by CI Staff
Avid readers may recall that AAII Journal editor Charles Rotblut listed Seeking Alpha as one of his favorite Web resources in the 15th edition of AAII’s Guide to the Top Investment Web Sites. Readers may also recall a July 2011 Sitelite article on the Seeking Alpha Earnings Center. So what exactly is Seeking Alpha, and what makes it so valuable?
Seeking Alpha is a website that offers actionable stock market opinion as well as analysis. The site handpicks and publishes about 250 articles daily from the world’s top market blogs, money managers, financial experts, and investment newsletters. Moreover, Seeking Alpha is the only free online source for over 1,500 public companies’ quarterly earnings call transcripts, including those of S&P 500 companies. These transcripts are available in the Transcript Center. In addition to articles and earnings call transcripts, Seeking Alpha offers Wall Street Breakfast, a one-page daily summary of top market- and stock-related stories, and Market Currents, a blog that provides real-time, dynamic commentary on the market all day long.
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The Latest Articles page can be found at http://seekingalpha.com/articles or by clicking More Latest Articles at the bottom of the Latest Articles feed on the home page. There, users can filter articles by Themes, Sectors, Country, and Highlight. Fans of Jim Cramer’s show Mad Money can access Cramer’s Picks by going to the Themes dropdown, then to Long & Short Ideas, and selecting Cramer’s Picks.
Users can screen articles with a variety of sub-filters, such as Macro Views and ETFs & Portfolio Strategy. For instance, if a user wanted IPO analysis on the U.S. technology sector, he or she would select IPO Analysis from Long & Short Ideas in the Themes dropdown, Technology from the Sectors dropdown, and United States from the Country dropdown.
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Users can also search for articles, analysis and data for a company by entering its ticker symbol into the search box. For instance, if a user notices that Facebook is currently a hot topic among technology IPOs, he or she could type FB into the search bar. The result is more information on Facebook than one would think possible, especially since Facebook is not yet trading. Users can find FB market currents, FB related articles, the company description, FB vs. ETF alternatives, charts, historical prices, SEC filings, ownership, and more.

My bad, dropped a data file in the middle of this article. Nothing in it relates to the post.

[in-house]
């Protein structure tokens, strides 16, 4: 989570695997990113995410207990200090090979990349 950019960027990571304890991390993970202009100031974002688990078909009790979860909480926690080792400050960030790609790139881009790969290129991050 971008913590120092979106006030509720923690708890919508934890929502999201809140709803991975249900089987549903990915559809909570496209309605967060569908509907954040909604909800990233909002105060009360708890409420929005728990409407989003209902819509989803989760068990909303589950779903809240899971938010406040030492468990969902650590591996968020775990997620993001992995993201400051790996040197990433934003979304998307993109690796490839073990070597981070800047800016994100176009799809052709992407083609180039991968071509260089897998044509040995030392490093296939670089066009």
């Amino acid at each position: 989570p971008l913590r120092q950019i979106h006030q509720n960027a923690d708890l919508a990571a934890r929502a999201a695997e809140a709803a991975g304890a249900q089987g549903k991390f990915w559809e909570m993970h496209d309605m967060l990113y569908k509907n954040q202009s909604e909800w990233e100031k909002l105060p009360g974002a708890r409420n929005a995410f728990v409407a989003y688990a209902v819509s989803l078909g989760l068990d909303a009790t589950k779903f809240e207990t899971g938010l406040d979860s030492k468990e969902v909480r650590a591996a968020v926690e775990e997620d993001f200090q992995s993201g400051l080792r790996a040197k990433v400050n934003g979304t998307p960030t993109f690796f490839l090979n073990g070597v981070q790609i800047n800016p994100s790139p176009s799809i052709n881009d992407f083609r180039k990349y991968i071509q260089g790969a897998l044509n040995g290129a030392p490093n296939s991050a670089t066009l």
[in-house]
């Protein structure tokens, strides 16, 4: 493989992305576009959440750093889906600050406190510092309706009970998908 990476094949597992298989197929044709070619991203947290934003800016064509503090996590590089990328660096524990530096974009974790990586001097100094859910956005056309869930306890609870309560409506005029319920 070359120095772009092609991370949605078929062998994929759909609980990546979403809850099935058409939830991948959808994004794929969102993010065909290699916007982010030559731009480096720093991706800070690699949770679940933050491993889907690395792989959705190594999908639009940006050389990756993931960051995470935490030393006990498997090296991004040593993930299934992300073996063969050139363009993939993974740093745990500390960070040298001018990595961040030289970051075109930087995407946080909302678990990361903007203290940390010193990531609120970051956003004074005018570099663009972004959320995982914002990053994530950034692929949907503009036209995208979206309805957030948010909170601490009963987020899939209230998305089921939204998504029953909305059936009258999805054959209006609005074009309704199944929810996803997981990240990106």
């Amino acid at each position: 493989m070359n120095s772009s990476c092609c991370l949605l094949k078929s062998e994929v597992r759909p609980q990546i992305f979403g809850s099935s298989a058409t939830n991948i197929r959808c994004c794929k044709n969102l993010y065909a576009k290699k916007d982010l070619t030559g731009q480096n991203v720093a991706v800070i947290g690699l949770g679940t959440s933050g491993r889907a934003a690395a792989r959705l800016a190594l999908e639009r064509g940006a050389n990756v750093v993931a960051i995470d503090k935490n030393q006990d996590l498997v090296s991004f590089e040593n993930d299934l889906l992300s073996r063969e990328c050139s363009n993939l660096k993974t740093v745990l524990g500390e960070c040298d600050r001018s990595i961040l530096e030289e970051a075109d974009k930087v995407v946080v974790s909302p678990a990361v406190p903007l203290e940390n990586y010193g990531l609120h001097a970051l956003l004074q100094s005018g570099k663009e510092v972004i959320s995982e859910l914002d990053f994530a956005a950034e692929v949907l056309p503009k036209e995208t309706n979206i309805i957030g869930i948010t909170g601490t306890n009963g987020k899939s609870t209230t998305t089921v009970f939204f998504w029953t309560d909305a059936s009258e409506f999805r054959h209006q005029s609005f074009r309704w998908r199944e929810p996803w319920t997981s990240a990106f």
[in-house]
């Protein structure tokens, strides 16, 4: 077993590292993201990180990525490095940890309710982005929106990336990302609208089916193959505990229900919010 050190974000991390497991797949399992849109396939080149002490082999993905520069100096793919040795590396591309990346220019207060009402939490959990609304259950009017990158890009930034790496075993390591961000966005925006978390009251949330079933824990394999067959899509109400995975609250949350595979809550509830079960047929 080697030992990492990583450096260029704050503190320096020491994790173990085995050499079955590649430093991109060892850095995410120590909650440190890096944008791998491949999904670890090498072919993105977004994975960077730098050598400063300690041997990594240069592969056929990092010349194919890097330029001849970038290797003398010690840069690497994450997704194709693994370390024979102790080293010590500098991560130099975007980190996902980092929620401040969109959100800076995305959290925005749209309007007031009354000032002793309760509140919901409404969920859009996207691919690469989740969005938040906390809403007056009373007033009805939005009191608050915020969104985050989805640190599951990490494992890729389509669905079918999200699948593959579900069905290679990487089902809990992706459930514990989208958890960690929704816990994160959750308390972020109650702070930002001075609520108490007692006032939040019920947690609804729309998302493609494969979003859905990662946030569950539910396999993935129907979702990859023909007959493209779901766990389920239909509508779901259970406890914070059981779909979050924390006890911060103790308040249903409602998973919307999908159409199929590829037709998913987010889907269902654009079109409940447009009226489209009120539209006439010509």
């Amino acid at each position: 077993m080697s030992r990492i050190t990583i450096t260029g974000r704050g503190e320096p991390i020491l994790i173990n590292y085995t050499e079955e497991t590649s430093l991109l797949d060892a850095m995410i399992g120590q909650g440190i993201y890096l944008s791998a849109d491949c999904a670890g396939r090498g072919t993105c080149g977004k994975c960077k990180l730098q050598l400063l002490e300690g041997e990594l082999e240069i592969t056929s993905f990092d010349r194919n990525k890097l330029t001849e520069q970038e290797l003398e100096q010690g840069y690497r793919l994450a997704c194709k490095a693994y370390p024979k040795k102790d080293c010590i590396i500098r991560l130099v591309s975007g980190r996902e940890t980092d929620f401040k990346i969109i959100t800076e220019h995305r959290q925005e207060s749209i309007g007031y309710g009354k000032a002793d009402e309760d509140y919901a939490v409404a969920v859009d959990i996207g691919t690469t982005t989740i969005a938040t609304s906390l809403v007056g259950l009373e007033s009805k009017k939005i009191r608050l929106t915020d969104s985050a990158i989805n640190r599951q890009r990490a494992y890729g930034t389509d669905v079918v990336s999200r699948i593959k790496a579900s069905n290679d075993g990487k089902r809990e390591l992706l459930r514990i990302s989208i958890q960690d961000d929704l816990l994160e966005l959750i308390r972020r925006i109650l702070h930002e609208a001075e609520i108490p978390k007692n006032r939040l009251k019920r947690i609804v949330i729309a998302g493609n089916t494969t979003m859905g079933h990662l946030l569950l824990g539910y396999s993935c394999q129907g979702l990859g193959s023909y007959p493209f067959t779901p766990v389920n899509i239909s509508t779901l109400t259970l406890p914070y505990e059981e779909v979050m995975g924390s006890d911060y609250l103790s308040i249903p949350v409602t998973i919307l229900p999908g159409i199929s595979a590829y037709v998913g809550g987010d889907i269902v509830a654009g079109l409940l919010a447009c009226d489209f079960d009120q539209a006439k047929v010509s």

User profiles are another useful feature on Seeking Alpha. This is only available to registered users, but registration is free. Profiles are great for users who want to be contributors, because they allow users to assert their authority and credibility. Others will find profiles helpful because they allow users to follow contributors using the “My Feed” feature, located under the user’s display name on the main toolbar.
Seeking Alpha also has a useful Alerts function, which can be found on the main toolbar. This feature allows users to create portfolios or choose stocks and have related breaking news, articles, or a pre-market summary related to that portfolio or stock emailed to them. Users can also select from a long list of Daily Emails. One such email is Authors Alerts, which will send a daily list of articles by authors that the user follows.
Seeking Alpha focuses on opinion and analysis rather than news, and rather than coming from journalists, the analysis comes from investors who describe their personal approach. Since Seeking Alpha screens its contributors and proofs their articles, publishing only the best, users are assured of knowledgeable and professional articles and contributors. This is far more valuable than the countless websites that bombard users with the latest news, often repeating a story many times without regard to whether or not it moves the market. What really matters is how news affects the future value of the company, which knowledgeable contributors can say more about. In other words, there is a difference between reporting the news and analyzing it, which is what makes Seeking Alpha an invaluable tool. That is not to say users should accept everything they read on Seeking Alpha without a second thought, but they know the source has credibility and, at the very least, Seeking Alpha can illustrate a different perspective and back it up.
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Contributors and readers of Seeking Alpha are all doing just that, seeking alpha, which is a measure of the excess return of a stock relative to the return of a benchmark (aka beating the market).